The other aspect of writing this blog is that I feel a kind of responsibility to the work that I describe. It would be easy to do the undiluted enthusiasm thing but that would be dishonest. However, by expressing reservations (as with ‘Stress Position’ and ‘Preferences’) do I put readers off looking at what I consider to be important work?

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4 responses to “Reading poetry and writing about it

  1. In writing about art, I’ve certainly found myself searching for things to say that are not untrue and not unkind (to coin a phrase), when, as you say, to perform “undiluted enthusiasm” would be a lie. The problem is that it takes some literary skill to express reservations without putting the reader off. (For example, I’ve often thought about writing on Isamu Noguchi, one of the most extraordinary figures in 20thC American art. One problem is how to deal with the fact that a lot of his work, an overwhelming oeuvre in many styles and media, is tasteful and proficient but not very exciting.) At any rate, I appreciate your comments here, and don’t have any complaints about what you’ve written before. It’s particularly good to see for a moment how you regard your own view of things as a developing story.

    • Thanks for this Vance. I do struggle with tempering enthusiasm with reservation and I don’t want to deter others- too few people read this material as it is. I try hard to be honest and if something seems inconsistent with the overall quality of a poem then I’ll express that view. There’s also the problem of disagreeing with the poet’s perspective but still finding great merit in the poem (Geoffrey Hill, Prynne spring to mind).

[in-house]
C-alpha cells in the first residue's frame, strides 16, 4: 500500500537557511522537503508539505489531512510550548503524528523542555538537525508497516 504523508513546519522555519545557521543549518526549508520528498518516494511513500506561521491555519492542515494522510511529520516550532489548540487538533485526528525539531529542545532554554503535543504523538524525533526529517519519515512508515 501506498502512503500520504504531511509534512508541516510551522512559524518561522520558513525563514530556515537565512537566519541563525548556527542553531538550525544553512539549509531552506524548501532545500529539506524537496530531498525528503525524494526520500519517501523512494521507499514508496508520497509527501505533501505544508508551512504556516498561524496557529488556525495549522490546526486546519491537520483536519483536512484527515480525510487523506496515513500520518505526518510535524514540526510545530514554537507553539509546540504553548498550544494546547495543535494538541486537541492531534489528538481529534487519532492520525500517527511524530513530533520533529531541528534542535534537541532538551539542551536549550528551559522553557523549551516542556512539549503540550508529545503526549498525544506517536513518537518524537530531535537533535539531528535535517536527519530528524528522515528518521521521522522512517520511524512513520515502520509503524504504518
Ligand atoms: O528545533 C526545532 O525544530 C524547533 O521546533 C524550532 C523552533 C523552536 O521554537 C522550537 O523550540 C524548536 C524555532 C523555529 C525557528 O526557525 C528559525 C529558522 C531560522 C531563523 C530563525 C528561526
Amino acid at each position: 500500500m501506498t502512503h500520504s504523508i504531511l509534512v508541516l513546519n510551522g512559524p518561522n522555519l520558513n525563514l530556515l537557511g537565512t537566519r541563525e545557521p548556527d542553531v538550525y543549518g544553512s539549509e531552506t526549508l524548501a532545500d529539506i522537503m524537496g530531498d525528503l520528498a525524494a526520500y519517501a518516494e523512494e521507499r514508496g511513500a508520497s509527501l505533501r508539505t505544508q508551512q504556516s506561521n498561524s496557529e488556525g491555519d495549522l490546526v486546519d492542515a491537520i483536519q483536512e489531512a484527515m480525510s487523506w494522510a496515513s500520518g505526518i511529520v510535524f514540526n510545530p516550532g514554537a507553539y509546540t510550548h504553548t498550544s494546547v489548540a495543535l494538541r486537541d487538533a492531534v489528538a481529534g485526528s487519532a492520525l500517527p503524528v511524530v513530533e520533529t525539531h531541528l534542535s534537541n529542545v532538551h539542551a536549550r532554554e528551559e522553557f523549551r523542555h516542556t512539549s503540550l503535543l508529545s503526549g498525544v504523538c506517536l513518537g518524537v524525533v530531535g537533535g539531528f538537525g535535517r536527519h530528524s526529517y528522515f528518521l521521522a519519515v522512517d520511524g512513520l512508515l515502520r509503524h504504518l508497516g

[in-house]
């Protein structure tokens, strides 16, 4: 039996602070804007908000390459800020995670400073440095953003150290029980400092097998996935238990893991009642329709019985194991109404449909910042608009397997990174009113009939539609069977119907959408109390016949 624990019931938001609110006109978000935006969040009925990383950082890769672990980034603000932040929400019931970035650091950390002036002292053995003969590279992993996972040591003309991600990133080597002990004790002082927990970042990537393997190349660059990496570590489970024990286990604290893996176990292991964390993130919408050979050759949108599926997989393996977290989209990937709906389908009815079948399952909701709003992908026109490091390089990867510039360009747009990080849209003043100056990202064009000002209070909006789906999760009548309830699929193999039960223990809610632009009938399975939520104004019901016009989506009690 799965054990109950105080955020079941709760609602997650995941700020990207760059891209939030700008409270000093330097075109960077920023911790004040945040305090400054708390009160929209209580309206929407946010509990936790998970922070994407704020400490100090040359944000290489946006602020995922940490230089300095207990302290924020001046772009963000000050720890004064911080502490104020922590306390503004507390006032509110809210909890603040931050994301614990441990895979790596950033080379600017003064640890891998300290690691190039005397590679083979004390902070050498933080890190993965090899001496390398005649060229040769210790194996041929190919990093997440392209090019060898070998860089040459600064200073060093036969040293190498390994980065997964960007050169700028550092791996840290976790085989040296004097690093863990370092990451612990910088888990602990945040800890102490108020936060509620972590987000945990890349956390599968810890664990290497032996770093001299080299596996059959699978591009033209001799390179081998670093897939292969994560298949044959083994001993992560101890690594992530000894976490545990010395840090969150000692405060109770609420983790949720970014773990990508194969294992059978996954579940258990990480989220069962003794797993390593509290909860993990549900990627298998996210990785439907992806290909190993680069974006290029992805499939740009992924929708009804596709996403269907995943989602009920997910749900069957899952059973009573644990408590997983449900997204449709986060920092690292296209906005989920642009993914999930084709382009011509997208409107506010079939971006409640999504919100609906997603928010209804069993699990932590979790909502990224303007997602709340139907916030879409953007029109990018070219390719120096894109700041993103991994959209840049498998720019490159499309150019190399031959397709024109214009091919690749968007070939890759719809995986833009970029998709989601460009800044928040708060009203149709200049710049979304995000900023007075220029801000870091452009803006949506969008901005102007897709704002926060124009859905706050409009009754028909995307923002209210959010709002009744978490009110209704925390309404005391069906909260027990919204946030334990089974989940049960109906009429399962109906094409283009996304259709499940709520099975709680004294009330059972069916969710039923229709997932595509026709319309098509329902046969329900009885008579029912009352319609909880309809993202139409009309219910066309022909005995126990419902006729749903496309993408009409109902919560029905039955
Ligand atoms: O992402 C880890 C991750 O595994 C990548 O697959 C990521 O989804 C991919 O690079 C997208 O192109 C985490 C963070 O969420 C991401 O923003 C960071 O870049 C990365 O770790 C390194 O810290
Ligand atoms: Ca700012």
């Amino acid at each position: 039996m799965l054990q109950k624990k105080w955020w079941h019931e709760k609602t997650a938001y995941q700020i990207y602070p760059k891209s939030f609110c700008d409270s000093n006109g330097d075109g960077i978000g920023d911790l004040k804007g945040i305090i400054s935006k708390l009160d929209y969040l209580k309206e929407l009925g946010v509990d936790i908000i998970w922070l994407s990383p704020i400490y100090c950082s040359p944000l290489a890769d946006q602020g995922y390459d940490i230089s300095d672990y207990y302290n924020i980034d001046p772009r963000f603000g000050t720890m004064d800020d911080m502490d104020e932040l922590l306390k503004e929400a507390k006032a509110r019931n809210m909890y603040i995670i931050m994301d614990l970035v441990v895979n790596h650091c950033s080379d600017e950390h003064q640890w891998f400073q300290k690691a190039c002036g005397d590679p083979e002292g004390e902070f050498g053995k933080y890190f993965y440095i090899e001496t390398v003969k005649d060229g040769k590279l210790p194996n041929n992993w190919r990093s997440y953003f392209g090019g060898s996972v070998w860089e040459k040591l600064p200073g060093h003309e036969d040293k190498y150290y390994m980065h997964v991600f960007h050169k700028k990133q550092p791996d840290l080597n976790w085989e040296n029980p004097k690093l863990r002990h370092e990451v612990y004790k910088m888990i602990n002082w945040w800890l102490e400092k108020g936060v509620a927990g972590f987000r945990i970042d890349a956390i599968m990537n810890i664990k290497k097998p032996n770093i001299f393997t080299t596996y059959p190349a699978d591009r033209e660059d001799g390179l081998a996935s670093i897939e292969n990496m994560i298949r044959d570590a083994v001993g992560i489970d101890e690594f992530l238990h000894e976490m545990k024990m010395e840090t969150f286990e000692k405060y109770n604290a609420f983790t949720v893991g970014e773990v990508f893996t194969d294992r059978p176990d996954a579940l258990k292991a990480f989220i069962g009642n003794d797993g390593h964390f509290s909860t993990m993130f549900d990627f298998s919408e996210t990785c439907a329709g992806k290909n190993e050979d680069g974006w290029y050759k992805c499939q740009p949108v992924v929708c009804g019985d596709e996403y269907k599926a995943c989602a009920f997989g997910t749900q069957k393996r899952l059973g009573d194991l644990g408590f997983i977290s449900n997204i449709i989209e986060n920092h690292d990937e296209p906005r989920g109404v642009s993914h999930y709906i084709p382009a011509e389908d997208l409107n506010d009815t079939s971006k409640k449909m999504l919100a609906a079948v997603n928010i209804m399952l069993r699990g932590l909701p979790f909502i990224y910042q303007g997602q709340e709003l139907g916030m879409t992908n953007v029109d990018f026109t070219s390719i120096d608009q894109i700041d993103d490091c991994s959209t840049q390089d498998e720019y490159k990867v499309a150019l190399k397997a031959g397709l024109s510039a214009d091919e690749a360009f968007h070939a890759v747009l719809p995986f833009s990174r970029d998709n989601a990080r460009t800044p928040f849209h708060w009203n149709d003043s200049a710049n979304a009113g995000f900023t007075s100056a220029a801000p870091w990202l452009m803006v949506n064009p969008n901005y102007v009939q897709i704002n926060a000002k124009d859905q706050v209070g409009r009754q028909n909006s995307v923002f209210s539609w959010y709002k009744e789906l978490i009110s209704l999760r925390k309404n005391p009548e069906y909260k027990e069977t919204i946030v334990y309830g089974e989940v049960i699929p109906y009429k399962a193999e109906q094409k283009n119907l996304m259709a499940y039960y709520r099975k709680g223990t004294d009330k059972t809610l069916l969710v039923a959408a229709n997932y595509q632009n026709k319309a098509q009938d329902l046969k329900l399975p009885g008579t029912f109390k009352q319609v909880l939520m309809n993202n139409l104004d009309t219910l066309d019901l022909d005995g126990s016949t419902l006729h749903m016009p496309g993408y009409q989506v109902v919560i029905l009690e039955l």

My view of the world will remain a ‘developing story’ until the day I die, like Cobbett I have no problem with the charge of inconsistency and may even one day get to like Larkin again.

  2. By the way, thanks for the indirect pointer to Paulin on Hill in the LRB. Not, in the first instance, for the piece itself, but for the prolonged and violent correspondence. I’m glad of my subscription.

    • I was going to blog about this little furore but I then decided that it wasn’t entirely wise to draw too much attention to yet another circular debate.